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Some GOP Freshmen Shy Away From ‘Contract’

January 10, 1995 GMT

WASHINGTON (AP) _ House Republicans, led by Speaker Newt Gingrich, may appear to be a well-oiled army, marching to fulfill the party’s ``Contract With America.″ But some members of the Grand Old Party are determinedly out of step.

Freshman Rep. Jim Bunn’s fears that the GOP proposals on welfare could encourage teen-age abortions made him one of the few House Republicans who wouldn’t go along with his brethren.

``I did not sign the `Contract’ because of the provision that calls for cutting off support for teen-age mothers,″ Bunn, R-Ore., an outspoken abortion opponent, said in an interview. ``As an individual who is pro-life, I feel you have a responsibility to help people with a crisis pregnancy.″


The ``Contract With America,″ on which the Republican Party campaigned to an historic victory in November, promises House votes on 10 proposals including a constitutional amendment to balance the federal budget, sharp limits on welfare benefits, a line-item veto, and term limits for lawmakers. Many GOP candidates made the document _ orchestrated by Gingrich, R-Ga. _ the centerpiece of their campaigns.

But freshmen Reps. Ray LaHood, R-Ill., and Sam Brownback, R-Kan., two other non-signers, expressed concerns that the federal deficit would widen if Congress increased defense spending while cutting the capital gains tax rate and providing a $500-per-child tax credit.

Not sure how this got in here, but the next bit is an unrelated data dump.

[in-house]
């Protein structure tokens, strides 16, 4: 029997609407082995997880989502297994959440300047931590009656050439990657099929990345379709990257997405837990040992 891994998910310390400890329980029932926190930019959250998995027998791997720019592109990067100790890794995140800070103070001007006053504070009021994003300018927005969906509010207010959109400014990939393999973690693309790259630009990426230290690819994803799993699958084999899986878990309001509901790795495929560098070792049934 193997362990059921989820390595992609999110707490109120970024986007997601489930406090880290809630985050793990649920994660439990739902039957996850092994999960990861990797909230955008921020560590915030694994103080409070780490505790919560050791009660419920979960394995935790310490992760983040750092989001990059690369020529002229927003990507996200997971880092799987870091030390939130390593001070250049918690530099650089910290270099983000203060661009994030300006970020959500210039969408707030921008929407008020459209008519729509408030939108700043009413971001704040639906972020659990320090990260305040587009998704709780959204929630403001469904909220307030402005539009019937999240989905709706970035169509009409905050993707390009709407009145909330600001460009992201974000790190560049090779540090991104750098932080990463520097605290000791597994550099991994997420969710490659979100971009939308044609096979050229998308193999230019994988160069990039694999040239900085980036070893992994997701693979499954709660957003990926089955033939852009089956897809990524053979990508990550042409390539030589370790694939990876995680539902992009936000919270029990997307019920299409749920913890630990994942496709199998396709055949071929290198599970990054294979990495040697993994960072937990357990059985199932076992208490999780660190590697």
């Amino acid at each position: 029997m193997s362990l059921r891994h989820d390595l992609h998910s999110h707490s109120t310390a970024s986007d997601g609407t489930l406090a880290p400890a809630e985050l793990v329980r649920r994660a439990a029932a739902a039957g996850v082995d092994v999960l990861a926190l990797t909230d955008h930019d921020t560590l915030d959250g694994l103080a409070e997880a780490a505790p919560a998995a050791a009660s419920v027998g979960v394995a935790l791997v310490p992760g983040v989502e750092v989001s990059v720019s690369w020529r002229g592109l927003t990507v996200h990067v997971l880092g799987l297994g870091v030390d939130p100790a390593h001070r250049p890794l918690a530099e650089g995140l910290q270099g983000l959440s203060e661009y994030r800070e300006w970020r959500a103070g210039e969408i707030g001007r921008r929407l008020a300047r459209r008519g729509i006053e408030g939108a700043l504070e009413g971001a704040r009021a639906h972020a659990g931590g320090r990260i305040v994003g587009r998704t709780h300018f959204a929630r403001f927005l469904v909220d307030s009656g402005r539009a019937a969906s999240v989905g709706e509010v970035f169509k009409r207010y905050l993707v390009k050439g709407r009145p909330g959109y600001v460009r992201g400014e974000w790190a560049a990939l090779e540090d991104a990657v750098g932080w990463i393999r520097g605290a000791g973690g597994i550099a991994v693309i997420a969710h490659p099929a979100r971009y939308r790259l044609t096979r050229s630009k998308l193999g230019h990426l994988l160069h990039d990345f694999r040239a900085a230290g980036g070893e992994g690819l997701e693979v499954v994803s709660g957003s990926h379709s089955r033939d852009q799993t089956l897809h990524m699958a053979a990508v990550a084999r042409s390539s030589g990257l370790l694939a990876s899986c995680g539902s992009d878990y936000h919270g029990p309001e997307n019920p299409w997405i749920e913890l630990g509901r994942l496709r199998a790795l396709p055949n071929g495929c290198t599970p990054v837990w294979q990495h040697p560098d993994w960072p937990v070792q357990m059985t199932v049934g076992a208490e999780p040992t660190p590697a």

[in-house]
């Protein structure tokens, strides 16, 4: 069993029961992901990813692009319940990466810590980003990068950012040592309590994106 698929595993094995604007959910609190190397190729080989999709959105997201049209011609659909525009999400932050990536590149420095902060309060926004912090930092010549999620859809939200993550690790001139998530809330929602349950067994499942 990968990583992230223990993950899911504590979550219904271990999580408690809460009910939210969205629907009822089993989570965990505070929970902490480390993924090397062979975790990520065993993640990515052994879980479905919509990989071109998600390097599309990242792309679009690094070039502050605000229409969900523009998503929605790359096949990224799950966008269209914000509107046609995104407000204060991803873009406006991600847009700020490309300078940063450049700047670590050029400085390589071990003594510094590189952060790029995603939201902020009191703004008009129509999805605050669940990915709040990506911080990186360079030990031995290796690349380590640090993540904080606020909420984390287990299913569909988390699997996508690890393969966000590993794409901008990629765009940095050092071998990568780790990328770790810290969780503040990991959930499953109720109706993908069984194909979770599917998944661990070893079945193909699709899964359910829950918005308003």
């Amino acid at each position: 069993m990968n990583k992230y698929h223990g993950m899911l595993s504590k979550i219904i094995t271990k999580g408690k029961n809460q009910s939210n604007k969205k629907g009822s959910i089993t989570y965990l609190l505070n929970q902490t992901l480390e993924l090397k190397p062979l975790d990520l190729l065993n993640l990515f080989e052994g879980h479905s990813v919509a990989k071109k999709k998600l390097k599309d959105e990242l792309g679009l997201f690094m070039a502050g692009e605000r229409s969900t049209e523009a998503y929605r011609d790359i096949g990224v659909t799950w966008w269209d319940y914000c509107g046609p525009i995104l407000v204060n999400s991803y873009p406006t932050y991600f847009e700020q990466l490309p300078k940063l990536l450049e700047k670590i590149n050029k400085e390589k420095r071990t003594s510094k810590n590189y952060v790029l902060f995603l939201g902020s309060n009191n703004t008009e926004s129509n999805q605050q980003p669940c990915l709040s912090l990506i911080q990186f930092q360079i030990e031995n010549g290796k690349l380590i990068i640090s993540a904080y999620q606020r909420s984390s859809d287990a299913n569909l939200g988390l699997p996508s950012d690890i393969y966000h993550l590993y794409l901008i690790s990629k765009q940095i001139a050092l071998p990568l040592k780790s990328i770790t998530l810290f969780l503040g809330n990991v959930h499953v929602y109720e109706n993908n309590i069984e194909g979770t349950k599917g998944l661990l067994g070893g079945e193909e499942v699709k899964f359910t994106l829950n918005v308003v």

``In the 80s, we gave everybody tax cuts, which was marvelous,″ said LaHood, who won the seat vacated by retiring House Minority Leader Bob Michel, R-Ill. ``It stimulated the economy. But we increased our defense (spending) dramatically and we’re running huge deficits now.

``I just think the American people are pretty smart and they recognize that we simply don’t have the money at this point to be writing them a check,″ LaHood said.

Incumbent Reps. Don Young, R-Alaska, Lincoln Diaz-Balart, R-Fla., and Illeana Ros-Lehtinen, R-Fla., also opted against signing the ``contract.″ Ros-Lehtinen and Diaz-Balart both objected to a provision that would take welfare and other benefits from non-citizens, including legal permanent residents. Both represent districts with large Cuban-American populations.

Young, a House member since 1973, didn’t sign because he had some reservations about its welfare reform and term limits provisions, said spokesman Steven Hansen.

But most of the attention has been placed on the newcomers.

Bunn’s concerns signal a potential philosophical split within the GOP’s right wing, pitting welfare reformers against anti-abortionists.

``Unfortunately, some families will say, `If you are pregnant, get out on your own.′ If that happens, telling a girl she shouldn’t have an abortion, but we won’t help, is not the thing to do,″ said Bunn, who won the seat left open by retiring Rep. Mike Kopetski, D-Ore.

Brownback, meanwhile, said people have a mistaken impression that the November vote was ``Newt’s revolution.″

``I think it’s the people’s revolution,″ said Brownback, who easily defeated Democratic Gov. John Carlin of Kansas to replace Rep. Jim Slattery, D-Kan. ``This was very much a populist election.″

Rep. Tom Coburn, R-Okla., is another freshman who didn’t sign the ``contract,″ but his chief aide, Karl Ahlgren, said that wasn’t because he opposed it. ``He took the contract and drafted his own contract, expanding some of his thoughts with the many thoughts from the people in his district,″ Ahlgren said.